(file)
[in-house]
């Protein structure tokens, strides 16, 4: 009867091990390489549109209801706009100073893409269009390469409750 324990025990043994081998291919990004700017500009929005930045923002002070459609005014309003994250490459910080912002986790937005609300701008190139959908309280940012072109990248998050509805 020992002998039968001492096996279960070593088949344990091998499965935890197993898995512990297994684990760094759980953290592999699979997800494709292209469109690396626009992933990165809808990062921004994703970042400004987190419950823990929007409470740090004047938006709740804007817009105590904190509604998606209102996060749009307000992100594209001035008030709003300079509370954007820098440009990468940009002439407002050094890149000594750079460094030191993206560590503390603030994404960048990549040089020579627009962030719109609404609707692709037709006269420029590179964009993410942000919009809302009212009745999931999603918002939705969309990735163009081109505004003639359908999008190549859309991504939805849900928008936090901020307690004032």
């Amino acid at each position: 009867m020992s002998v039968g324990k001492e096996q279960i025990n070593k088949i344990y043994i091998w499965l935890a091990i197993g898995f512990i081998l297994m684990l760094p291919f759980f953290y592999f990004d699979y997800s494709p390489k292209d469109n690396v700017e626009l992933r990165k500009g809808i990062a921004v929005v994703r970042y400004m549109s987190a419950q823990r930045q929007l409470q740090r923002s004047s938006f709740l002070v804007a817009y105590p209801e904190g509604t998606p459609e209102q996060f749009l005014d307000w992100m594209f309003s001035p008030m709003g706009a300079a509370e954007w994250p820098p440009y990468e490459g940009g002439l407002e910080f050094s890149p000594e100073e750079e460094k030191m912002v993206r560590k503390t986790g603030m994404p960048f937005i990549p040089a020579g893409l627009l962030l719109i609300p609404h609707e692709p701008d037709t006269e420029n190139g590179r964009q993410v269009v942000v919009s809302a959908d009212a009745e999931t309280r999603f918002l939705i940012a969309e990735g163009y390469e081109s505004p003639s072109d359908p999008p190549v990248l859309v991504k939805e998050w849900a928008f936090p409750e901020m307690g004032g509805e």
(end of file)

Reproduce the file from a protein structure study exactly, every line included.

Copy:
[in-house]
């Protein structure tokens, strides 16, 4: 009867091990390489549109209801706009100073893409269009390469409750 324990025990043994081998291919990004700017500009929005930045923002002070459609005014309003994250490459910080912002986790937005609300701008190139959908309280940012072109990248998050509805 020992002998039968001492096996279960070593088949344990091998499965935890197993898995512990297994684990760094759980953290592999699979997800494709292209469109690396626009992933990165809808990062921004994703970042400004987190419950823990929007409470740090004047938006709740804007817009105590904190509604998606209102996060749009307000992100594209001035008030709003300079509370954007820098440009990468940009002439407002050094890149000594750079460094030191993206560590503390603030994404960048990549040089020579627009962030719109609404609707692709037709006269420029590179964009993410942000919009809302009212009745999931999603918002939705969309990735163009081109505004003639359908999008190549859309991504939805849900928008936090901020307690004032």
């Amino acid at each position: 009867m020992s002998v039968g324990k001492e096996q279960i025990n070593k088949i344990y043994i091998w499965l935890a091990i197993g898995f512990i081998l297994m684990l760094p291919f759980f953290y592999f990004d699979y997800s494709p390489k292209d469109n690396v700017e626009l992933r990165k500009g809808i990062a921004v929005v994703r970042y400004m549109s987190a419950q823990r930045q929007l409470q740090r923002s004047s938006f709740l002070v804007a817009y105590p209801e904190g509604t998606p459609e209102q996060f749009l005014d307000w992100m594209f309003s001035p008030m709003g706009a300079a509370e954007w994250p820098p440009y990468e490459g940009g002439l407002e910080f050094s890149p000594e100073e750079e460094k030191m912002v993206r560590k503390t986790g603030m994404p960048f937005i990549p040089a020579g893409l627009l962030l719109i609300p609404h609707e692709p701008d037709t006269e420029n190139g590179r964009q993410v269009v942000v919009s809302a959908d009212a009745e999931t309280r999603f918002l939705i940012a969309e990735g163009y390469e081109s505004p003639s072109d359908p999008p190549v990248l859309v991504k939805e998050w849900a928008f936090p409750e901020m307690g004032g509805e």